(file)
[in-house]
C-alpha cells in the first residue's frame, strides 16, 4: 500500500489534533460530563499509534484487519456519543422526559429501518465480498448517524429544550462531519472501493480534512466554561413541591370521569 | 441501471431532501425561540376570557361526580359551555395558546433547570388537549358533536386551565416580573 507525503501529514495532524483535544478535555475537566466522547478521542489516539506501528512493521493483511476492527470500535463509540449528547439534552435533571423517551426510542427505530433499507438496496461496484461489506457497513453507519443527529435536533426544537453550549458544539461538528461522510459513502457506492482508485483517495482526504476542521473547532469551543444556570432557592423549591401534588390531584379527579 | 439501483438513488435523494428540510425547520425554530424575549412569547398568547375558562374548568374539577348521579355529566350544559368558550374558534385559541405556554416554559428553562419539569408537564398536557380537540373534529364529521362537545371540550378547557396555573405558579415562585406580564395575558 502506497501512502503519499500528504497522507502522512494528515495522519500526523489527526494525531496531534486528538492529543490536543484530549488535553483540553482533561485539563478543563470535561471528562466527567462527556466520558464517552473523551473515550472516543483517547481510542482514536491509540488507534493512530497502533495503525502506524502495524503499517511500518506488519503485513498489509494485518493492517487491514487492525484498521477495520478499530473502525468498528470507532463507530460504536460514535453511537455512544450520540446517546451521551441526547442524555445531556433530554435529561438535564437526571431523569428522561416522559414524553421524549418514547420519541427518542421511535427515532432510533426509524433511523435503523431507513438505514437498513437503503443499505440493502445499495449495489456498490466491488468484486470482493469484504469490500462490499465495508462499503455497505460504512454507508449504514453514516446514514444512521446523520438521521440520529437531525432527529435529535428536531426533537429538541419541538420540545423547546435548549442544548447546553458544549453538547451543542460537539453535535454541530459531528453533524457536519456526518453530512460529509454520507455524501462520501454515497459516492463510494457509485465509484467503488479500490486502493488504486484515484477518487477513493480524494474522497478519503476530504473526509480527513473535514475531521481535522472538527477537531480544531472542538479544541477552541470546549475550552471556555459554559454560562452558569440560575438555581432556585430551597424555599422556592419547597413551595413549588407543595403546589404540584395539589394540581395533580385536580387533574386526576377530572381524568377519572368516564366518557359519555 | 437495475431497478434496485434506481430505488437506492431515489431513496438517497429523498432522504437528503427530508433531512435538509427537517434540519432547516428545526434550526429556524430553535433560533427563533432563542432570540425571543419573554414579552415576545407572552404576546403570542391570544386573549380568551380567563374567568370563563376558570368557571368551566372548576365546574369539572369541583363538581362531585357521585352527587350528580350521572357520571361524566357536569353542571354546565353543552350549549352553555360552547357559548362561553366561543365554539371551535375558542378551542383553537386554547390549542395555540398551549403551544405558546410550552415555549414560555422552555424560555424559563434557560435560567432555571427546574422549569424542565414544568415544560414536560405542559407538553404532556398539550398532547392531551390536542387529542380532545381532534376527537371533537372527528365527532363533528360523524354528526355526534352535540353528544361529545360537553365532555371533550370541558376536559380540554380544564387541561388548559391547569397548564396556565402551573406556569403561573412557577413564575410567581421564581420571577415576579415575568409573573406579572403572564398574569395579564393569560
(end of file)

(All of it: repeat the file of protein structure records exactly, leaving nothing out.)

[in-house]
C-alpha cells in the first residue's frame, strides 16, 4: 500500500489534533460530563499509534484487519456519543422526559429501518465480498448517524429544550462531519472501493480534512466554561413541591370521569 | 441501471431532501425561540376570557361526580359551555395558546433547570388537549358533536386551565416580573 507525503501529514495532524483535544478535555475537566466522547478521542489516539506501528512493521493483511476492527470500535463509540449528547439534552435533571423517551426510542427505530433499507438496496461496484461489506457497513453507519443527529435536533426544537453550549458544539461538528461522510459513502457506492482508485483517495482526504476542521473547532469551543444556570432557592423549591401534588390531584379527579 | 439501483438513488435523494428540510425547520425554530424575549412569547398568547375558562374548568374539577348521579355529566350544559368558550374558534385559541405556554416554559428553562419539569408537564398536557380537540373534529364529521362537545371540550378547557396555573405558579415562585406580564395575558 502506497501512502503519499500528504497522507502522512494528515495522519500526523489527526494525531496531534486528538492529543490536543484530549488535553483540553482533561485539563478543563470535561471528562466527567462527556466520558464517552473523551473515550472516543483517547481510542482514536491509540488507534493512530497502533495503525502506524502495524503499517511500518506488519503485513498489509494485518493492517487491514487492525484498521477495520478499530473502525468498528470507532463507530460504536460514535453511537455512544450520540446517546451521551441526547442524555445531556433530554435529561438535564437526571431523569428522561416522559414524553421524549418514547420519541427518542421511535427515532432510533426509524433511523435503523431507513438505514437498513437503503443499505440493502445499495449495489456498490466491488468484486470482493469484504469490500462490499465495508462499503455497505460504512454507508449504514453514516446514514444512521446523520438521521440520529437531525432527529435529535428536531426533537429538541419541538420540545423547546435548549442544548447546553458544549453538547451543542460537539453535535454541530459531528453533524457536519456526518453530512460529509454520507455524501462520501454515497459516492463510494457509485465509484467503488479500490486502493488504486484515484477518487477513493480524494474522497478519503476530504473526509480527513473535514475531521481535522472538527477537531480544531472542538479544541477552541470546549475550552471556555459554559454560562452558569440560575438555581432556585430551597424555599422556592419547597413551595413549588407543595403546589404540584395539589394540581395533580385536580387533574386526576377530572381524568377519572368516564366518557359519555 | 437495475431497478434496485434506481430505488437506492431515489431513496438517497429523498432522504437528503427530508433531512435538509427537517434540519432547516428545526434550526429556524430553535433560533427563533432563542432570540425571543419573554414579552415576545407572552404576546403570542391570544386573549380568551380567563374567568370563563376558570368557571368551566372548576365546574369539572369541583363538581362531585357521585352527587350528580350521572357520571361524566357536569353542571354546565353543552350549549352553555360552547357559548362561553366561543365554539371551535375558542378551542383553537386554547390549542395555540398551549403551544405558546410550552415555549414560555422552555424560555424559563434557560435560567432555571427546574422549569424542565414544568415544560414536560405542559407538553404532556398539550398532547392531551390536542387529542380532545381532534376527537371533537372527528365527532363533528360523524354528526355526534352535540353528544361529545360537553365532555371533550370541558376536559380540554380544564387541561388548559391547569397548564396556565402551573406556569403561573412557577413564575410567581421564581420571577415576579415575568409573573406579572403572564398574569395579564393569560